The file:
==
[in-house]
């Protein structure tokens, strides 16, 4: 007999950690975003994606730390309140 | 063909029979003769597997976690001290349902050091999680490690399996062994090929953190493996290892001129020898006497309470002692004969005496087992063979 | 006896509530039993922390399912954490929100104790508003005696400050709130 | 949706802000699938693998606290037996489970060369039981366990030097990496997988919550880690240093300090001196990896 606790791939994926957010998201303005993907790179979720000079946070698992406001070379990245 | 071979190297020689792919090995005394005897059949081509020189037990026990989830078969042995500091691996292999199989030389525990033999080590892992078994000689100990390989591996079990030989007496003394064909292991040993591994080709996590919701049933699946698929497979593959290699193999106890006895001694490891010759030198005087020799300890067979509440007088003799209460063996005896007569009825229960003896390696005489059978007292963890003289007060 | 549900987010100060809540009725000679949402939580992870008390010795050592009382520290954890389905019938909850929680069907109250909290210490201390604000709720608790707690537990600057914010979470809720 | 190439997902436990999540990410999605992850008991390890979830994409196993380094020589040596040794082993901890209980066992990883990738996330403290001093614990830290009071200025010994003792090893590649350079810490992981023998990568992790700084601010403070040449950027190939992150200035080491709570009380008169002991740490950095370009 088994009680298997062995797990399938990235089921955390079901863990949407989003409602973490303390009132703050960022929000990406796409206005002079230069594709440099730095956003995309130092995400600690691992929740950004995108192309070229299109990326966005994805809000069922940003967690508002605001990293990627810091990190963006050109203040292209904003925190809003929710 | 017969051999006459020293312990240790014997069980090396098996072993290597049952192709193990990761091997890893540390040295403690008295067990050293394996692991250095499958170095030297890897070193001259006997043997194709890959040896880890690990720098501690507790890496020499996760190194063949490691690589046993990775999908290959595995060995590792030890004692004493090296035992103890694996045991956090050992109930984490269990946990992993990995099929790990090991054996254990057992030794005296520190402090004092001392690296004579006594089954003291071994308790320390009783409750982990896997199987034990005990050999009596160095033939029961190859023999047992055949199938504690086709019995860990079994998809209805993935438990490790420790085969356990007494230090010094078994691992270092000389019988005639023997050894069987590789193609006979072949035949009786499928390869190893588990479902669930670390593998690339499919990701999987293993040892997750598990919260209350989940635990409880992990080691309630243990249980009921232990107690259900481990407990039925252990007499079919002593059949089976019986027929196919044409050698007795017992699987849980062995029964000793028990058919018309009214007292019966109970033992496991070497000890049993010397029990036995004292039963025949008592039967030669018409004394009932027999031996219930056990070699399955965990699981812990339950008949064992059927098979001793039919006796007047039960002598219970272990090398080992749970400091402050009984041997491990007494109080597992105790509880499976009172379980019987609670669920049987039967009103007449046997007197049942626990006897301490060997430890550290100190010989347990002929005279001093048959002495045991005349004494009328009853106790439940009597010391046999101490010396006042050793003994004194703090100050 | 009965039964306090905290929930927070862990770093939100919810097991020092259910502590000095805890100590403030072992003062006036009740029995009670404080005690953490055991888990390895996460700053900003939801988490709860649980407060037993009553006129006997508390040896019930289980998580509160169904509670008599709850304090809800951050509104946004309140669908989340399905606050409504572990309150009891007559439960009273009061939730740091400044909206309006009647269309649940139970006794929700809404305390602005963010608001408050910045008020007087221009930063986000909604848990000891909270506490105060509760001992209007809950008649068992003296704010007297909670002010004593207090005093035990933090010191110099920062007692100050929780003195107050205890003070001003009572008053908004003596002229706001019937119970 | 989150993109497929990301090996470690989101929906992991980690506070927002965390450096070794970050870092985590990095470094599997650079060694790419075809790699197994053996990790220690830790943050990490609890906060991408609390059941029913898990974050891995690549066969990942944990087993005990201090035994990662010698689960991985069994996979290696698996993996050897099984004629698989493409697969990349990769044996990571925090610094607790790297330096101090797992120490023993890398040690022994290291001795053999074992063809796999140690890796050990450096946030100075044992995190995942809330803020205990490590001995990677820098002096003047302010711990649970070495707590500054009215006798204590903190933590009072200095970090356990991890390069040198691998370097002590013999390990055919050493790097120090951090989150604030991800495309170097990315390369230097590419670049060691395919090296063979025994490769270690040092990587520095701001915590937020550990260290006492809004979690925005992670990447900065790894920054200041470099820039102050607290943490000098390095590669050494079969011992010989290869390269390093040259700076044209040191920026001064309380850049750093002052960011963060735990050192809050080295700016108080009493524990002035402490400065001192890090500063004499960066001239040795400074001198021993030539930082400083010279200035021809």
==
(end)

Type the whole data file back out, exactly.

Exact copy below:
[in-house]
């Protein structure tokens, strides 16, 4: 007999950690975003994606730390309140 | 063909029979003769597997976690001290349902050091999680490690399996062994090929953190493996290892001129020898006497309470002692004969005496087992063979 | 006896509530039993922390399912954490929100104790508003005696400050709130 | 949706802000699938693998606290037996489970060369039981366990030097990496997988919550880690240093300090001196990896 606790791939994926957010998201303005993907790179979720000079946070698992406001070379990245 | 071979190297020689792919090995005394005897059949081509020189037990026990989830078969042995500091691996292999199989030389525990033999080590892992078994000689100990390989591996079990030989007496003394064909292991040993591994080709996590919701049933699946698929497979593959290699193999106890006895001694490891010759030198005087020799300890067979509440007088003799209460063996005896007569009825229960003896390696005489059978007292963890003289007060 | 549900987010100060809540009725000679949402939580992870008390010795050592009382520290954890389905019938909850929680069907109250909290210490201390604000709720608790707690537990600057914010979470809720 | 190439997902436990999540990410999605992850008991390890979830994409196993380094020589040596040794082993901890209980066992990883990738996330403290001093614990830290009071200025010994003792090893590649350079810490992981023998990568992790700084601010403070040449950027190939992150200035080491709570009380008169002991740490950095370009 088994009680298997062995797990399938990235089921955390079901863990949407989003409602973490303390009132703050960022929000990406796409206005002079230069594709440099730095956003995309130092995400600690691992929740950004995108192309070229299109990326966005994805809000069922940003967690508002605001990293990627810091990190963006050109203040292209904003925190809003929710 | 017969051999006459020293312990240790014997069980090396098996072993290597049952192709193990990761091997890893540390040295403690008295067990050293394996692991250095499958170095030297890897070193001259006997043997194709890959040896880890690990720098501690507790890496020499996760190194063949490691690589046993990775999908290959595995060995590792030890004692004493090296035992103890694996045991956090050992109930984490269990946990992993990995099929790990090991054996254990057992030794005296520190402090004092001392690296004579006594089954003291071994308790320390009783409750982990896997199987034990005990050999009596160095033939029961190859023999047992055949199938504690086709019995860990079994998809209805993935438990490790420790085969356990007494230090010094078994691992270092000389019988005639023997050894069987590789193609006979072949035949009786499928390869190893588990479902669930670390593998690339499919990701999987293993040892997750598990919260209350989940635990409880992990080691309630243990249980009921232990107690259900481990407990039925252990007499079919002593059949089976019986027929196919044409050698007795017992699987849980062995029964000793028990058919018309009214007292019966109970033992496991070497000890049993010397029990036995004292039963025949008592039967030669018409004394009932027999031996219930056990070699399955965990699981812990339950008949064992059927098979001793039919006796007047039960002598219970272990090398080992749970400091402050009984041997491990007494109080597992105790509880499976009172379980019987609670669920049987039967009103007449046997007197049942626990006897301490060997430890550290100190010989347990002929005279001093048959002495045991005349004494009328009853106790439940009597010391046999101490010396006042050793003994004194703090100050 | 009965039964306090905290929930927070862990770093939100919810097991020092259910502590000095805890100590403030072992003062006036009740029995009670404080005690953490055991888990390895996460700053900003939801988490709860649980407060037993009553006129006997508390040896019930289980998580509160169904509670008599709850304090809800951050509104946004309140669908989340399905606050409504572990309150009891007559439960009273009061939730740091400044909206309006009647269309649940139970006794929700809404305390602005963010608001408050910045008020007087221009930063986000909604848990000891909270506490105060509760001992209007809950008649068992003296704010007297909670002010004593207090005093035990933090010191110099920062007692100050929780003195107050205890003070001003009572008053908004003596002229706001019937119970 | 989150993109497929990301090996470690989101929906992991980690506070927002965390450096070794970050870092985590990095470094599997650079060694790419075809790699197994053996990790220690830790943050990490609890906060991408609390059941029913898990974050891995690549066969990942944990087993005990201090035994990662010698689960991985069994996979290696698996993996050897099984004629698989493409697969990349990769044996990571925090610094607790790297330096101090797992120490023993890398040690022994290291001795053999074992063809796999140690890796050990450096946030100075044992995190995942809330803020205990490590001995990677820098002096003047302010711990649970070495707590500054009215006798204590903190933590009072200095970090356990991890390069040198691998370097002590013999390990055919050493790097120090951090989150604030991800495309170097990315390369230097590419670049060691395919090296063979025994490769270690040092990587520095701001915590937020550990260290006492809004979690925005992670990447900065790894920054200041470099820039102050607290943490000098390095590669050494079969011992010989290869390269390093040259700076044209040191920026001064309380850049750093002052960011963060735990050192809050080295700016108080009493524990002035402490400065001192890090500063004499960066001239040795400074001198021993030539930082400083010279200035021809």